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Robert Underwood Johnson, Clarence Clough Buell, Battles and Leaders of the Civil War. Volume 3. 218 12 Browse Search
Comte de Paris, History of the Civil War in America. Vol. 2. (ed. Henry Coppee , LL.D.) 170 2 Browse Search
Frederick H. Dyer, Compendium of the War of the Rebellion: Regimental Histories 120 0 Browse Search
Horace Greeley, The American Conflict: A History of the Great Rebellion in the United States of America, 1860-65: its Causes, Incidents, and Results: Intended to exhibit especially its moral and political phases with the drift and progress of American opinion respecting human slavery from 1776 to the close of the War for the Union. Volume II. 115 1 Browse Search
Comte de Paris, History of the Civil War in America. Vol. 4. (ed. Henry Coppee , LL.D.) 110 0 Browse Search
Col. John M. Harrell, Confederate Military History, a library of Confederate States Military History: Volume 10.2, Arkansas (ed. Clement Anselm Evans) 108 12 Browse Search
Southern Historical Society Papers, Volume 9. (ed. Reverend J. William Jones) 106 10 Browse Search
Edward Alfred Pollard, The lost cause; a new Southern history of the War of the Confederates ... Drawn from official sources and approved by the most distinguished Confederate leaders. 81 5 Browse Search
Robert Lewis Dabney, Life and Commands of Lieutenand- General Thomas J. Jackson 65 1 Browse Search
Rebellion Record: a Diary of American Events: Documents and Narratives, Volume 5. (ed. Frank Moore) 53 3 Browse Search
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Browsing named entities in Hon. J. L. M. Curry , LL.D., William Robertson Garrett , A. M. , Ph.D., Confederate Military History, a library of Confederate States Military History: Volume 1.1, Legal Justification of the South in secession, The South as a factor in the territorial expansion of the United States (ed. Clement Anselm Evans). You can also browse the collection for Kirby Smith or search for Kirby Smith in all documents.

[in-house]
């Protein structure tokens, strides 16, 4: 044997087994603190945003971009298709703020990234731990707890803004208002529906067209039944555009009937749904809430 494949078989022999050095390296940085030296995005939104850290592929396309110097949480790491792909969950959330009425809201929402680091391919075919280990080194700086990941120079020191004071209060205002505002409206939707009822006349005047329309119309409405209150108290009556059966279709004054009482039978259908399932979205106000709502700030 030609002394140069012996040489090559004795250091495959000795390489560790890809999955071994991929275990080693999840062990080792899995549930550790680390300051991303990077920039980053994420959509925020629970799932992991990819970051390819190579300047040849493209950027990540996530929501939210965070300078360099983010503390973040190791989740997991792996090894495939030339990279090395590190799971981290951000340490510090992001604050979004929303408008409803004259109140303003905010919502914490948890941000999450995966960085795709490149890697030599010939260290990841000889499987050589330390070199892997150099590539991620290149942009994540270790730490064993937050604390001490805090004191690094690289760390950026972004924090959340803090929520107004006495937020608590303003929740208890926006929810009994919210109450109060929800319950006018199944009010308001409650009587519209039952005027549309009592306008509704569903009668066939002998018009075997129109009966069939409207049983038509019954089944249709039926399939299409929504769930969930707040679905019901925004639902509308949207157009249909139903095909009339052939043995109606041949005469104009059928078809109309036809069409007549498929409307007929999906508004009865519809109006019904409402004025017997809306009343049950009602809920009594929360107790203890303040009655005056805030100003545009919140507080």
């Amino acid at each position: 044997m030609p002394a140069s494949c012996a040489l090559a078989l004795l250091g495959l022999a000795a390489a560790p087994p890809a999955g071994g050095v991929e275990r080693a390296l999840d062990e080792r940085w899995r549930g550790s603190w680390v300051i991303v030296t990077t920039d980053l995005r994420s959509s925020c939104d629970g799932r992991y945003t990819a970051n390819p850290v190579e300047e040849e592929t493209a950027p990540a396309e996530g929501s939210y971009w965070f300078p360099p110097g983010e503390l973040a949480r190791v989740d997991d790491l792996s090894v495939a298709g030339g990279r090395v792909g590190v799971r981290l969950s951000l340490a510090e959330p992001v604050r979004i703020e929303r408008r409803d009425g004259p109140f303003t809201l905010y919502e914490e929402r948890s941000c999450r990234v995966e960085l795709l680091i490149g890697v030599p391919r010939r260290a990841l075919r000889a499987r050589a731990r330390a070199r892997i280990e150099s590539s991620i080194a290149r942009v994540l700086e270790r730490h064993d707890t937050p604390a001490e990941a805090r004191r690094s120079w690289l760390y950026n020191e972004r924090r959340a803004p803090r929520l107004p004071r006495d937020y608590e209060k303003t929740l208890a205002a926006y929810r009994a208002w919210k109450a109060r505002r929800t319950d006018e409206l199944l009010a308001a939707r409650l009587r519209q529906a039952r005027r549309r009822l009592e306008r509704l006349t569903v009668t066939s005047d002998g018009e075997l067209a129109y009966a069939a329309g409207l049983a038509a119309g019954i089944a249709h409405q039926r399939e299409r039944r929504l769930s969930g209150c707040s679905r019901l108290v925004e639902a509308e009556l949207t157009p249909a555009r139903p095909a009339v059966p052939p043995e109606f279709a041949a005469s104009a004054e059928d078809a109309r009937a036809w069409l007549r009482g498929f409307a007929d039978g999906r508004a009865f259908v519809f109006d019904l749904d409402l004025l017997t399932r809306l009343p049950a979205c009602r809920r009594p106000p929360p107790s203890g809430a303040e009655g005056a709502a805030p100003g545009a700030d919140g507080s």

Your search returned 10 results in 3 document sections:

Hon. J. L. M. Curry , LL.D., William Robertson Garrett , A. M. , Ph.D., Confederate Military History, a library of Confederate States Military History: Volume 1.1, Legal Justification of the South in secession, The South as a factor in the territorial expansion of the United States (ed. Clement Anselm Evans), The South as a factor in the territorial expansion of the United States. (search)
tender the temporary possession if he should not receive speedy relief from Spain. The letter of Mr. J. P. Morier, the British charge d'affaires, written December 15, 1810, was a protest against the occupation by the United States on the part of Great Britain, as the friend of Spain, and was somewhat threatening in tone. Upon receipt of the President's communication the matter was referred to a committee consisting of Senators Clay, of Kentucky; Crawford, of Georgia; Bradley, of Vermont; Smith, of Maryland, and Anderson, of Tennessee (Annals of Congress, 1810-1811, pp. 370-76), and on January 7th, Mr. Clay, from this committee, reported a declaration and bill to enable the President to take possession of East Florida, which passed the Senate in secret session January 10, 1811, by a vote of 23 to 7. The nays were Senators Bayard, of Delaware; Champlin, of Rhode Island; Goodrich, of New Hampshire; Horsey, of Delaware; Lloyd, of Massachusetts; Pickering, of Massachusetts, and Reed,